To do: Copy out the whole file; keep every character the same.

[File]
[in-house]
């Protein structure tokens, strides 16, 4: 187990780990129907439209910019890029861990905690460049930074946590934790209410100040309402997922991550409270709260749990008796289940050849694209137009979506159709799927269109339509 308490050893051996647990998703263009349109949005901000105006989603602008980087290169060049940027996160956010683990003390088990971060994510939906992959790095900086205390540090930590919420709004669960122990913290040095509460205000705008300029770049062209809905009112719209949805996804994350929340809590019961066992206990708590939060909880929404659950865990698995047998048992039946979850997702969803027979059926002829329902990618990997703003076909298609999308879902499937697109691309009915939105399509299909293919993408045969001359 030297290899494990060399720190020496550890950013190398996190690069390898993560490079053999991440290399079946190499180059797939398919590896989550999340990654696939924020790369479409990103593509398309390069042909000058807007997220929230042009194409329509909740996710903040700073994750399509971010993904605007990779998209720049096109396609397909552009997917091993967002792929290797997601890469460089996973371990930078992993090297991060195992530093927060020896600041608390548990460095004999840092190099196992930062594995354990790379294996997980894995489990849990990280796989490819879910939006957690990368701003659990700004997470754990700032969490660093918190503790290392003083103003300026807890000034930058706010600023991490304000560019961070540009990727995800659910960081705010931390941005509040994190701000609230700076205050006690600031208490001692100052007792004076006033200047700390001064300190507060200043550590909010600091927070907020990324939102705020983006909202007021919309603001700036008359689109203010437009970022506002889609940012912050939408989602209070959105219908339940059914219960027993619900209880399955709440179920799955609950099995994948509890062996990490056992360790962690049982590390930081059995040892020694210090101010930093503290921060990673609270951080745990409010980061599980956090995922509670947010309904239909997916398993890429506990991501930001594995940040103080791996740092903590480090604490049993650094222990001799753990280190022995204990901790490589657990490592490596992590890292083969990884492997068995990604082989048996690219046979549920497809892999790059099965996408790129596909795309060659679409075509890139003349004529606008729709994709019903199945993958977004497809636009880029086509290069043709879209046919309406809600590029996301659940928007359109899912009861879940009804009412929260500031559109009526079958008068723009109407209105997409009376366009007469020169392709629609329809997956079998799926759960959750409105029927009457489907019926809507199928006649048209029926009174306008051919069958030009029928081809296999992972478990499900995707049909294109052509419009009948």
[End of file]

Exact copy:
[in-house]
């Protein structure tokens, strides 16, 4: 187990780990129907439209910019890029861990905690460049930074946590934790209410100040309402997922991550409270709260749990008796289940050849694209137009979506159709799927269109339509 308490050893051996647990998703263009349109949005901000105006989603602008980087290169060049940027996160956010683990003390088990971060994510939906992959790095900086205390540090930590919420709004669960122990913290040095509460205000705008300029770049062209809905009112719209949805996804994350929340809590019961066992206990708590939060909880929404659950865990698995047998048992039946979850997702969803027979059926002829329902990618990997703003076909298609999308879902499937697109691309009915939105399509299909293919993408045969001359 030297290899494990060399720190020496550890950013190398996190690069390898993560490079053999991440290399079946190499180059797939398919590896989550999340990654696939924020790369479409990103593509398309390069042909000058807007997220929230042009194409329509909740996710903040700073994750399509971010993904605007990779998209720049096109396609397909552009997917091993967002792929290797997601890469460089996973371990930078992993090297991060195992530093927060020896600041608390548990460095004999840092190099196992930062594995354990790379294996997980894995489990849990990280796989490819879910939006957690990368701003659990700004997470754990700032969490660093918190503790290392003083103003300026807890000034930058706010600023991490304000560019961070540009990727995800659910960081705010931390941005509040994190701000609230700076205050006690600031208490001692100052007792004076006033200047700390001064300190507060200043550590909010600091927070907020990324939102705020983006909202007021919309603001700036008359689109203010437009970022506002889609940012912050939408989602209070959105219908339940059914219960027993619900209880399955709440179920799955609950099995994948509890062996990490056992360790962690049982590390930081059995040892020694210090101010930093503290921060990673609270951080745990409010980061599980956090995922509670947010309904239909997916398993890429506990991501930001594995940040103080791996740092903590480090604490049993650094222990001799753990280190022995204990901790490589657990490592490596992590890292083969990884492997068995990604082989048996690219046979549920497809892999790059099965996408790129596909795309060659679409075509890139003349004529606008729709994709019903199945993958977004497809636009880029086509290069043709879209046919309406809600590029996301659940928007359109899912009861879940009804009412929260500031559109009526079958008068723009109407209105997409009376366009007469020169392709629609329809997956079998799926759960959750409105029927009457489907019926809507199928006649048209029926009174306008051919069958030009029928081809296999992972478990499900995707049909294109052509419009009948």